Heterogeneous multi-threading Thread #1 PPE Processing resource usage Thread #4 Spawn new threads as

Heterogeneous multi-threading Thread #1 PPE Processing resource usage Thread #4 Spawn new threads as needed SPE 1 SPE 2 SPE 3 SPE 4 SPE 6 SPE 7 SPE 8 disabled processing resources g itin wa Thread #3 SPE 5 Thread #3 Thread #5 (this thread is blocked) PPE configured for thread types #1 and #2 SPE 1 configured for threads of type #6 SPE 2 configured for threads of type #3 SPE 3 and SPE 4 for threads of type #5 No threads of type #6 currently exist All SPEs configured to handle general types of tasks required by the application Combination of PPE threads and SPE threads Certain SPEs configured to speed certain threads, but able to handle other threads also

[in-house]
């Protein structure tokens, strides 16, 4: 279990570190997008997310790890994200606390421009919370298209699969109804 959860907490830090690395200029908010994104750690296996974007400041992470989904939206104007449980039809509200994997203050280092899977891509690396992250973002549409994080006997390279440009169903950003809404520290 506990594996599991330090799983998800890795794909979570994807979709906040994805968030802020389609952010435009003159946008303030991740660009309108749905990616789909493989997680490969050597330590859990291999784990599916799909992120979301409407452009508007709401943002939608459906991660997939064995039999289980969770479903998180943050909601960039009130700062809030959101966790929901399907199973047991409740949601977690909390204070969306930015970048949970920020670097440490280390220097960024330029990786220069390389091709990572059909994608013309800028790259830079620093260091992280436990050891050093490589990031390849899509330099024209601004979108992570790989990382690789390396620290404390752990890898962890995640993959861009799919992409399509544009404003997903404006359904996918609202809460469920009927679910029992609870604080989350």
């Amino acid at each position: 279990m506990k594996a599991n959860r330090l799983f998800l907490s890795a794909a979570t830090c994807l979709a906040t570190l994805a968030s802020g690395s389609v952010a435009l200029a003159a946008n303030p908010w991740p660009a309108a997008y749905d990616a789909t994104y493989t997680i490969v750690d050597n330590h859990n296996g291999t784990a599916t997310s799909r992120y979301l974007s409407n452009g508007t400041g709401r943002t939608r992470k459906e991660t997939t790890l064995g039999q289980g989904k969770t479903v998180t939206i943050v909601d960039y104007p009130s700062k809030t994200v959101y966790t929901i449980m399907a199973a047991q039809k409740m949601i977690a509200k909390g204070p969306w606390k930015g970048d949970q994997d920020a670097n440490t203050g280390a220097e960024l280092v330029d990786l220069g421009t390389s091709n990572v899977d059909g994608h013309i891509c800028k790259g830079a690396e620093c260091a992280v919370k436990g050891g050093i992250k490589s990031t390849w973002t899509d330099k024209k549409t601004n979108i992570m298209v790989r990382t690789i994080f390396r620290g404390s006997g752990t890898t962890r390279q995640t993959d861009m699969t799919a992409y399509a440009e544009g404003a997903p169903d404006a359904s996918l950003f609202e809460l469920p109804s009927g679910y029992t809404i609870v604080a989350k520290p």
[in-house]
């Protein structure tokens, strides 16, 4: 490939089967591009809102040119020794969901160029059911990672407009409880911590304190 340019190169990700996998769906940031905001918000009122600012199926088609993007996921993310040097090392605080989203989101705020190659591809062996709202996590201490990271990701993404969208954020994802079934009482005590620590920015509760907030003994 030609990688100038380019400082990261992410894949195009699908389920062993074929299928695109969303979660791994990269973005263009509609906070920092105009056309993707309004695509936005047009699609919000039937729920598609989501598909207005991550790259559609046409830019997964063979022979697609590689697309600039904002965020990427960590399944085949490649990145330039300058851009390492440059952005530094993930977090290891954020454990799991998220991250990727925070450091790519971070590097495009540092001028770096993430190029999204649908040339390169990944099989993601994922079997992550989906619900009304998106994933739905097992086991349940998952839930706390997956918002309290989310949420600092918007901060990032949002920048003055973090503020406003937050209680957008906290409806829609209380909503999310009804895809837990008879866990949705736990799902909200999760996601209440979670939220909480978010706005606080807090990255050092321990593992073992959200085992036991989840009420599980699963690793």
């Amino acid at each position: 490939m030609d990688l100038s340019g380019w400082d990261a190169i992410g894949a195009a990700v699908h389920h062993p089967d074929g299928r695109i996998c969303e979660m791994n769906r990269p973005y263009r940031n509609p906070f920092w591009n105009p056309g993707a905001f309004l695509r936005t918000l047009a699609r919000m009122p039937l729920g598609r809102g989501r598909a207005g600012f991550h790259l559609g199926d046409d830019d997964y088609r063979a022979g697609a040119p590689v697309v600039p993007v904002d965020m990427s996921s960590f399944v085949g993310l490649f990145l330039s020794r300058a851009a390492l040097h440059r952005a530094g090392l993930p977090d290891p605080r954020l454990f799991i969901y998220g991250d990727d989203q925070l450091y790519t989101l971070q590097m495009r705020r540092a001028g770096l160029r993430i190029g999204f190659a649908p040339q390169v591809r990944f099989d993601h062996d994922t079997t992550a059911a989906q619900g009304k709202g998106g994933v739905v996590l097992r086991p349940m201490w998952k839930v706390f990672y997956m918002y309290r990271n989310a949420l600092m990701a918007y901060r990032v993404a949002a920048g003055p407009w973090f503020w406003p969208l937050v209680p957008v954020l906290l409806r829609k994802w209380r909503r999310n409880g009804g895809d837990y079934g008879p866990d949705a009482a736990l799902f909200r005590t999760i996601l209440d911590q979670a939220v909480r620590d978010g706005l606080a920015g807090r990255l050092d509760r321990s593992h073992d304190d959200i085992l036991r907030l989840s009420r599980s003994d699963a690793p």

Designing for performance Three-step approach for application operation Step 1 : Staging Telling the

Designing for performance Three-step approach for application operation Step 1 : Staging Telling the SPEs what they are to do Applying computation parameters Main Memory PPE assigning tasks L 2 Cache SPE todo SPE todo

Designing for performance Step 1 : Staging Each SPE can use a different block

Designing for performance Step 1 : Staging Each SPE can use a different block of memory Step 2 : Processing Each SPE does its assigned task Main Memory 1 3 5 7 2 Each SPE uses its allocated part of memory 4 6 8 SPE PPE L 2 Cache SPE SPE SPE

Designing for performance Step 1 : Staging Step 2 : Processing Step 3 :

Designing for performance Step 1 : Staging Step 2 : Processing Step 3 : Combination Main Memory 1 3 5 7 2 4 6 8 SPE Power PC combines results that were left by the SPEs in memory, using its L 2 cache to speed it up PPE L 2 Cache SPE SPE SPE